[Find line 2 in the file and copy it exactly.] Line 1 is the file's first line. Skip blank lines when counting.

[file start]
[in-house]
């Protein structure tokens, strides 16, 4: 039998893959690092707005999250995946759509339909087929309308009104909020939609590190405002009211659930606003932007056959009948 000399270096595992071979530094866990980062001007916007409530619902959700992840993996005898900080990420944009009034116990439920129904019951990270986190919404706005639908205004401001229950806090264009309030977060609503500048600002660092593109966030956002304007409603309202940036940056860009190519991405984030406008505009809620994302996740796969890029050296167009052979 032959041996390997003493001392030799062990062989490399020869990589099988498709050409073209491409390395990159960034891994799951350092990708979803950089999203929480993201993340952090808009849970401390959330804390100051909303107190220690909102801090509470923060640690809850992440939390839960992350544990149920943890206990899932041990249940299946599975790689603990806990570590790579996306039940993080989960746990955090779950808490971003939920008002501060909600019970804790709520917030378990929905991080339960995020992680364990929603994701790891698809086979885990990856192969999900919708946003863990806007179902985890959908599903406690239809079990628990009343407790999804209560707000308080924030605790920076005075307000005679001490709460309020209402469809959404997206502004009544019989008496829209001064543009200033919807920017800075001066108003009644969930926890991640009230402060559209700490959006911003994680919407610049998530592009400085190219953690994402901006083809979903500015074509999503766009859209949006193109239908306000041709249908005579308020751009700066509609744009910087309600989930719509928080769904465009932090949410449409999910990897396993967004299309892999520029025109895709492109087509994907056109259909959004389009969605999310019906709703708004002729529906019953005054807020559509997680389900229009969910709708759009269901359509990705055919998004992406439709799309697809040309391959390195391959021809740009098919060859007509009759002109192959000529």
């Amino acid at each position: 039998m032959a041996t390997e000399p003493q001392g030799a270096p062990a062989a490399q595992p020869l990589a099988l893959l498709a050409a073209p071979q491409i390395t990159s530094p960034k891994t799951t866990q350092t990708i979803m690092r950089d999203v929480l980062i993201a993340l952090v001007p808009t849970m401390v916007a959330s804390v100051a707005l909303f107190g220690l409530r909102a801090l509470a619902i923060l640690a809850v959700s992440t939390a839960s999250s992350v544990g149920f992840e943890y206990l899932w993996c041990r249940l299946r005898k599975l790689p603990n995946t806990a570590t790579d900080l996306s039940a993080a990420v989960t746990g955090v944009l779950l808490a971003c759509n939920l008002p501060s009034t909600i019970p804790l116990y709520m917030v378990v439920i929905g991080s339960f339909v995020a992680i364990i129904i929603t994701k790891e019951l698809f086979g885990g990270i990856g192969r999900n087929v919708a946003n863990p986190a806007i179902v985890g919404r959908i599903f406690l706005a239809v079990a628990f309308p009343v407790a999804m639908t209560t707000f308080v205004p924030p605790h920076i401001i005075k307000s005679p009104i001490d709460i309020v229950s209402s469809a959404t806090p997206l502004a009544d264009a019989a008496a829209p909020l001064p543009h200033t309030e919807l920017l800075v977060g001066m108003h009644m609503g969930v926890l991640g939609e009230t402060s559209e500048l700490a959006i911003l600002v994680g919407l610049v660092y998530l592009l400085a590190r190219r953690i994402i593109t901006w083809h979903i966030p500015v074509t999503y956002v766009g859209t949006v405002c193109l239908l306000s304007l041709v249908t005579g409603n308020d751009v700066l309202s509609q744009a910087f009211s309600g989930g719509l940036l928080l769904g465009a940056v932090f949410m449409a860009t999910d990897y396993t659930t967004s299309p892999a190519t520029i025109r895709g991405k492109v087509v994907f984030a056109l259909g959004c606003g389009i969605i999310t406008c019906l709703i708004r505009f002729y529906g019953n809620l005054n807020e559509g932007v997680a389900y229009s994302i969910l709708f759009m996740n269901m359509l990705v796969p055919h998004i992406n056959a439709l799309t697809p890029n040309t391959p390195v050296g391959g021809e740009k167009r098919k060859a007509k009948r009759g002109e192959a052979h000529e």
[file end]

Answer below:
């Protein structure tokens, strides 16, 4: 039998893959690092707005999250995946759509339909087929309308009104909020939609590190405002009211659930606003932007056959009948 000399270096595992071979530094866990980062001007916007409530619902959700992840993996005898900080990420944009009034116990439920129904019951990270986190919404706005639908205004401001229950806090264009309030977060609503500048600002660092593109966030956002304007409603309202940036940056860009190519991405984030406008505009809620994302996740796969890029050296167009052979 032959041996390997003493001392030799062990062989490399020869990589099988498709050409073209491409390395990159960034891994799951350092990708979803950089999203929480993201993340952090808009849970401390959330804390100051909303107190220690909102801090509470923060640690809850992440939390839960992350544990149920943890206990899932041990249940299946599975790689603990806990570590790579996306039940993080989960746990955090779950808490971003939920008002501060909600019970804790709520917030378990929905991080339960995020992680364990929603994701790891698809086979885990990856192969999900919708946003863990806007179902985890959908599903406690239809079990628990009343407790999804209560707000308080924030605790920076005075307000005679001490709460309020209402469809959404997206502004009544019989008496829209001064543009200033919807920017800075001066108003009644969930926890991640009230402060559209700490959006911003994680919407610049998530592009400085190219953690994402901006083809979903500015074509999503766009859209949006193109239908306000041709249908005579308020751009700066509609744009910087309600989930719509928080769904465009932090949410449409999910990897396993967004299309892999520029025109895709492109087509994907056109259909959004389009969605999310019906709703708004002729529906019953005054807020559509997680389900229009969910709708759009269901359509990705055919998004992406439709799309697809040309391959390195391959021809740009098919060859007509009759002109192959000529």